High Performing Charter Schools in Trenton and Jersey City to Receive $4.25M in Funding to Serve More Public School Students

Funding for Two Trenton Schools Contingent Upon DOE Approval in February

HAMILTON, NJ, Jan. 11, 2023 (GLOBE NEWSWIRE) -- Today, the New Jersey Public Charter Schools Association (NJPCSA) announced plans to provide $4.25 million to three public charter schools from the Association’s Charter School Program (CSP) grant from the US Department of Education. After a rigorous review process that included charter school experts from across the country, Achievers Early College Prep Charter School and Paul Robeson Charter School in Trenton will each receive $1.5 million and Kindle Education, a new public charter school set to open in 2023 in Jersey City, will receive $1.25 million. 

“The Association is proud to award these high-performing charter schools with these grants to increase the number of high-quality educational seats in the State and expand opportunities for all students, particularly traditionally underserved students, to attend public charter schools,” said Harry Lee, President of NJPCSA. “With these grants, we are unequivocally demonstrating our confidence in these schools to deliver on their promise to students, families, and their communities.”

Two of the three of these subgrant awardees will only be eligible to receive this life-changing funding for their communities if their expansion requests are approved by the Department of Education this year. Both Achievers and Robeson were approved for similar grants in NJPCSA’s grant cycle last year but the funds were ultimately not released when the DOE denied their requests for expansion. Both schools made expansion requests again this fall and are expecting a decision in February 2023. 

This investment in charter schools in Trenton and Jersey City follows the NJ Department of Education’s late December release of statewide student achievement data that verified that public charter schools are best positioned to improve student learning, particularly for low-income students of color. The data shows Black and Latino public charter school students are twice as likely to be at grade level.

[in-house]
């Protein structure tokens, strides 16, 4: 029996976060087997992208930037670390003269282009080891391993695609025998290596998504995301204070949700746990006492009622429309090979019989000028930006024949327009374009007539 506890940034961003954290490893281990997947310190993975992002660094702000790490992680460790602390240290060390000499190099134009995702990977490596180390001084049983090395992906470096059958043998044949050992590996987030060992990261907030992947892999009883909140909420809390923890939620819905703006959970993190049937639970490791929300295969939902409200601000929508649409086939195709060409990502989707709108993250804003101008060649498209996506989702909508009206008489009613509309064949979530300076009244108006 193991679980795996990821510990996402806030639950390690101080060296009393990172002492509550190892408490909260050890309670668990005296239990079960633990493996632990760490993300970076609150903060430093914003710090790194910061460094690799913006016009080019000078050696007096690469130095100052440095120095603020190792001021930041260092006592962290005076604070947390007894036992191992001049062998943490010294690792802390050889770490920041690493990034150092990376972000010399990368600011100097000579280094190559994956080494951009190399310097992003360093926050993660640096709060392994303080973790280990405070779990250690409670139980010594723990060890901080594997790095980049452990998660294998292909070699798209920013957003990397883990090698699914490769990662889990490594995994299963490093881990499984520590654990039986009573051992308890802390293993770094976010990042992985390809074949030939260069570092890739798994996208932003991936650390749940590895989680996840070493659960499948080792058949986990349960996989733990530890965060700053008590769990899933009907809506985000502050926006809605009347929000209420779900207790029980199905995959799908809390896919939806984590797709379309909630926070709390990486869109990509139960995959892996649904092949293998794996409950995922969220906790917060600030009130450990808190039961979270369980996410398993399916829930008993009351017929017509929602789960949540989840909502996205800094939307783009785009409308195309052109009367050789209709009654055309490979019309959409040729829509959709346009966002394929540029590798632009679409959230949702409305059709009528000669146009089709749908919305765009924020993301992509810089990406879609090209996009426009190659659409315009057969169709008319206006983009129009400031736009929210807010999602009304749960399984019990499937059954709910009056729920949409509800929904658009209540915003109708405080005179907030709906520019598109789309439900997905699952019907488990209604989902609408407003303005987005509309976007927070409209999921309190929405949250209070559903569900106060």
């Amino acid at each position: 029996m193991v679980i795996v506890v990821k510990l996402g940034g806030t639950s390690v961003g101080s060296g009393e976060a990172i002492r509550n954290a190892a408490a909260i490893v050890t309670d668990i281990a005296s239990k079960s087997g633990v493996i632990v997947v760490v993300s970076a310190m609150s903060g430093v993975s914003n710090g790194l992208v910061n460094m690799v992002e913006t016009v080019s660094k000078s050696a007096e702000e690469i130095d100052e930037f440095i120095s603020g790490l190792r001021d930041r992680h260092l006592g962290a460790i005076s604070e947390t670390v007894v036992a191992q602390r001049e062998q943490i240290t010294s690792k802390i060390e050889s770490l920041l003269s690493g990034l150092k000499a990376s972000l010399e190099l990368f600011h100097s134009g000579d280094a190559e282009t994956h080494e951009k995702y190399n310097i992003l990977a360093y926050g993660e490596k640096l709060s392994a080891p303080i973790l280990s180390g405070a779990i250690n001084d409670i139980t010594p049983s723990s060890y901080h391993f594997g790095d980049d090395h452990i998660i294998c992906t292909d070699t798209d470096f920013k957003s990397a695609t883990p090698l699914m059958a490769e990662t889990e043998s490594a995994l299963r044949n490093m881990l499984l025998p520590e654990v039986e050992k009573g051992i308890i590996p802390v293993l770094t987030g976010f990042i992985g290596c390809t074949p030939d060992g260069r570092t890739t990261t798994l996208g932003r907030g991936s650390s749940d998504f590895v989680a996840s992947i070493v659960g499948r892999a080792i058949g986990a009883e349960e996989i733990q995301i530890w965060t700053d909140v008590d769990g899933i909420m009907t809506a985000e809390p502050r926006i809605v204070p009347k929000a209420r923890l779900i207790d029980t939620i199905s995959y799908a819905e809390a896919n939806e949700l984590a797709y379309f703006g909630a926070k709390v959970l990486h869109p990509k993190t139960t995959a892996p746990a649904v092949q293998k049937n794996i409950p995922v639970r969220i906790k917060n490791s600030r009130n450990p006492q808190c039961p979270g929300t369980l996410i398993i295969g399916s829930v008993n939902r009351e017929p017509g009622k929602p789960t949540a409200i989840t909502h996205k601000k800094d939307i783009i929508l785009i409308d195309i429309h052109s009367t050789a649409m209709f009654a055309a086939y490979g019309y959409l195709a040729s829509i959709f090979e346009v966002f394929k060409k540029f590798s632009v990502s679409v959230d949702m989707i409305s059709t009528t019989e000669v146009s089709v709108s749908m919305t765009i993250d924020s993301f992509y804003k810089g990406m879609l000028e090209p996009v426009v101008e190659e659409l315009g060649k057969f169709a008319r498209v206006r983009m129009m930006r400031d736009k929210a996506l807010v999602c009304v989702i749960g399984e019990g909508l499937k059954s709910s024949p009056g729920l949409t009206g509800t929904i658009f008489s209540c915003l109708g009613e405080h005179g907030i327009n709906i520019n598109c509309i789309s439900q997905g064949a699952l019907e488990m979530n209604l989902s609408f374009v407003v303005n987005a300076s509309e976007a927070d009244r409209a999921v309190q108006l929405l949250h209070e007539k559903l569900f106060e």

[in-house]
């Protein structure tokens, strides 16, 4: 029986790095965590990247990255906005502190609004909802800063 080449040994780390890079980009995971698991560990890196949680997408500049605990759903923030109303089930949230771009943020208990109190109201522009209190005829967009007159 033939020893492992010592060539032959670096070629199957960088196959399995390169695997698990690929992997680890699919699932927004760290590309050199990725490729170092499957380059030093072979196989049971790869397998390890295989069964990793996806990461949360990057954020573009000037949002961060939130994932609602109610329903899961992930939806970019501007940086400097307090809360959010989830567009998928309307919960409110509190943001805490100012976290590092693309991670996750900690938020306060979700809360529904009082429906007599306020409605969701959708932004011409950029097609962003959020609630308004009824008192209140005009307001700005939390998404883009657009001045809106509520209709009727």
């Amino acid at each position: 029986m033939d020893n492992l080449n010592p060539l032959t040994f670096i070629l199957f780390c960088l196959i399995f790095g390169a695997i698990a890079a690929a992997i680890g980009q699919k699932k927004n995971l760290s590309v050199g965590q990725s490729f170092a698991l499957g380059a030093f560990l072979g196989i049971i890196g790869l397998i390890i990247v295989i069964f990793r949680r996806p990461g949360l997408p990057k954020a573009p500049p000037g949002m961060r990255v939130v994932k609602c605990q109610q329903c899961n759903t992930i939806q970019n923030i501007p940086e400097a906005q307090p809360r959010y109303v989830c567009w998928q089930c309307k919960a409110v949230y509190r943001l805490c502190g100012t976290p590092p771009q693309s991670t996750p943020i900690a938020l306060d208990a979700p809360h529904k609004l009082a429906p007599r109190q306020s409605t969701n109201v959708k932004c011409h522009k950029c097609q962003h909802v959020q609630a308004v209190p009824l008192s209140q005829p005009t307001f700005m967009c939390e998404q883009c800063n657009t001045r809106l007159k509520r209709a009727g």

In Trenton, students at Achievers Early College Prep Charter School and Paul Robeson Charter School are nearly three times more likely to meet grade level standards than their district peers in English language arts (ELA) and mathematics. Current 9th graders at Achievers closed in on the state average in ELA while high school students at Achievers outperformed their district peers by more than 37 points and are nearly four times more likely to be reading at grade level. 

“I am beyond proud of all my students at Achievers Early College Prep,” said Osen Osagie, Co-Founder and Executive Director of the school. “Our students have overcome so many struggles, from the global pandemic to our school’s grade expansion being denied last year. They have continued to apply themselves and these scores prove it.” 

“Our entire school community is very grateful for, and energized by, the opportunity that CSP funding would provide for our program,” said Freya Lund, School Director at Paul Robeson Charter School. “Our students, families and staff consistently demonstrate a relentless commitment to quality outcomes for all students. We are hopeful that our demonstrated impact over time results in the ability to serve more students and put these funds toward continuing and enhancing our overall school experience for all stakeholders.”

In addition to NJPCSA’s investment in these school communities, the Association launched the #LetMyChildLearn campaign in November 2022. The campaign features parent voices encouraging the NJ Department of Education to allow students to remain in the schools they love and for more students to have access to a great public school education. The pending expansion request decisions could impact existing students attending charter schools, as well as the more than 20,000 students on wait lists.